Implementation is key to improving services for children

Implementation is key to improving services for children

VCF – The Victoria Climbié Foundation UK welcomes the proposal to fund specialist support services within the Domestic Abuse Strategy and its focus on improving services for child victims of domestic abuse. Yet along with Dr Jo Casebourne, chief executive of the Early Intervention Foundation (EIF), we also recognise that there are gaps in long standing provision for families. (The Guardian, 23 December 2021; Charity says 16,000 UK children could be exposed to domestic abuse at Christmas).

It is not enough to state that we will have yet more new strategies

What we don’t want is for needless strategies and think tanks to be collated and for the wheel to be rehashed yet again.  There are already many measures within the Children Act which, if implemented correctly and robustly by the current systems, would have a significant impact on the wellbeing and welfare of children already at risk or subject to domestic abuse.

What’s the point if the actual proposed systems after many months of consultation, sometimes years of compiling the information from different organisations.

What’s the point if we are going to end up back at square one with serious failings, resulting in the sad, tragic and quite frankly avoidable deaths of the many children subjected to abuse as highlighted by the media in recent weeks and months.

It is necessary therefore, to fully implement the current procedures

We also want to ensure that the proposal for “culturally specific interventions for minority groups” is addressed appropriately and embedded within the system.

At VCF, we support many families who have needs which are not being met by the current services. We, and a number of grassroots organisations, already provide culturally specific support within our team who encompass knowledge, experience and in some cases direct historical experience of the issues which the families we are helping have experienced. It is also important to acknowledge that disability specific interventions should be addressed as a vast majority of abuse is perpetrated against children with special educational needs and disabilities.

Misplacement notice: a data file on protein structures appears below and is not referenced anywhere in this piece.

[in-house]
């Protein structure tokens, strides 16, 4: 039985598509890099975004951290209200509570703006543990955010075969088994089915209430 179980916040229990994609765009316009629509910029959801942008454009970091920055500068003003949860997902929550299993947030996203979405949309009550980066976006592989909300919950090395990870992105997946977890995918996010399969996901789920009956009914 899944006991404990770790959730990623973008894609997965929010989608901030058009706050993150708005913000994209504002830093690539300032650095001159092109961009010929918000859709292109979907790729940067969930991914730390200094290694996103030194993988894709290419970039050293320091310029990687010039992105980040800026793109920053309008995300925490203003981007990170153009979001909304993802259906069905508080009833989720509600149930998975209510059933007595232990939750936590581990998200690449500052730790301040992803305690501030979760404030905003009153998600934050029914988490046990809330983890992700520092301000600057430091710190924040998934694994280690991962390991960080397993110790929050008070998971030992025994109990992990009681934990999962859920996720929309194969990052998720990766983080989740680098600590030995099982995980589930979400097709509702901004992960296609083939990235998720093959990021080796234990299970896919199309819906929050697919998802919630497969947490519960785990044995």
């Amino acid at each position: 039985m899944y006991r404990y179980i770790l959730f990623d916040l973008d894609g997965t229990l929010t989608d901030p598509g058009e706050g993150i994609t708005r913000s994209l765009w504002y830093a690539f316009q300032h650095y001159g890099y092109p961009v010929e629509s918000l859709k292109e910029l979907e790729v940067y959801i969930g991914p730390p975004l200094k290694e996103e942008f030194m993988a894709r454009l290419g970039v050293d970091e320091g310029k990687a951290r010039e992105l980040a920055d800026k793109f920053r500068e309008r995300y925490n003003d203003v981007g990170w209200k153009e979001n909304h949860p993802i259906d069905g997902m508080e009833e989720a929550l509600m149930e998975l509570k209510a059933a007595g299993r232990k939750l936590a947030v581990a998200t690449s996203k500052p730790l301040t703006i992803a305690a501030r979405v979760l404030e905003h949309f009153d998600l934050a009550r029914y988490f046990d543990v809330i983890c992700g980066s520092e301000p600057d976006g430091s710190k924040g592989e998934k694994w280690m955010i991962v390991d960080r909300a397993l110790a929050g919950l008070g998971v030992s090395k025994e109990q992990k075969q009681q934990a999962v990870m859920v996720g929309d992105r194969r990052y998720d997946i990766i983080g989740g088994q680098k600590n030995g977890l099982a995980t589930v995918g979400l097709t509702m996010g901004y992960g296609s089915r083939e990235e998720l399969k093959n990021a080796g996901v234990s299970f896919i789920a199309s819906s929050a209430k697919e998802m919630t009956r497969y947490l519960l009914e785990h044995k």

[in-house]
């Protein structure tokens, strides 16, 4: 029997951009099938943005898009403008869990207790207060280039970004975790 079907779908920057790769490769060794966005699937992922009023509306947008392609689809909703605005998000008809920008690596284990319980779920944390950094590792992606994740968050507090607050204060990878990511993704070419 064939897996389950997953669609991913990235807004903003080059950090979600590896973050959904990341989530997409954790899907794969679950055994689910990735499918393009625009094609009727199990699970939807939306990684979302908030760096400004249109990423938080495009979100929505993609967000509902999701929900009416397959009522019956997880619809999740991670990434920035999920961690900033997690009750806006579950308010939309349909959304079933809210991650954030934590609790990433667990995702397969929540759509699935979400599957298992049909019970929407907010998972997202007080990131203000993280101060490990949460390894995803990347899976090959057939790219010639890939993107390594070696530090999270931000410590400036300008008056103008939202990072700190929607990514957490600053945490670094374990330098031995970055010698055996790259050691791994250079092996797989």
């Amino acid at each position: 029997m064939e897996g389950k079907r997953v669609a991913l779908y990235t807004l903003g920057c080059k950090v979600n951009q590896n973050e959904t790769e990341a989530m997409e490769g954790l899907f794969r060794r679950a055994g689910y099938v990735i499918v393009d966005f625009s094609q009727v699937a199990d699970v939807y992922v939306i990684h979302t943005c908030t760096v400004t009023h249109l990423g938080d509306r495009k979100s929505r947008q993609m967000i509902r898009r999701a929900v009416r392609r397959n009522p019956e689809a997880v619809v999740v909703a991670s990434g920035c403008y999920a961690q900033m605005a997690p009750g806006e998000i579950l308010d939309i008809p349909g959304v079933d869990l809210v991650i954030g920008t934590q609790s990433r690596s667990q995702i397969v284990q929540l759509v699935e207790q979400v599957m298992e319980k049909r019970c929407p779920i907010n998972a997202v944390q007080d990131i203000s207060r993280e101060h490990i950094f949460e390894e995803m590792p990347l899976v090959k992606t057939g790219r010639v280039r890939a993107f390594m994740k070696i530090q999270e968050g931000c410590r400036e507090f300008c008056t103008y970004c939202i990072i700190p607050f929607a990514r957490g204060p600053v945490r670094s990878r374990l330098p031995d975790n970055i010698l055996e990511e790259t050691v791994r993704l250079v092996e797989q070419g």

This enables us to provide support to the families and children, that improves their emotional wellbeing and an understanding of their needs. We are also in a position to branch out and advise services which are currently failing to provide culturally-specific support.

It is important that any review looks to addressing children’s individual support needs, not just a “cultural minority”. Children need to be treated individually in every case we come across in order to provide the best outcomes for the child, and also to support schools and teaching staff as well as other services providing support to the children and their families.

Too often, local authorities are quick to step in with unwarranted advice on how they feel it is best to proceed with the child. This is often at odds with what the children and families who approach us actually want, or are entitled to. We are often called upon to intervene and assist families, with our understanding of culturally sensitive support, and to also assist children’s services on how they can meet these needs.

Thus, already, without a new and rehashed strategy, the current legislations and building on from the ‘Every Child Matters’ policy (scrapped in 2010, for reasons unknown) we can work together to implement the system set up to protect children’s rights to care and protection, to ensure the needs of every child are met.


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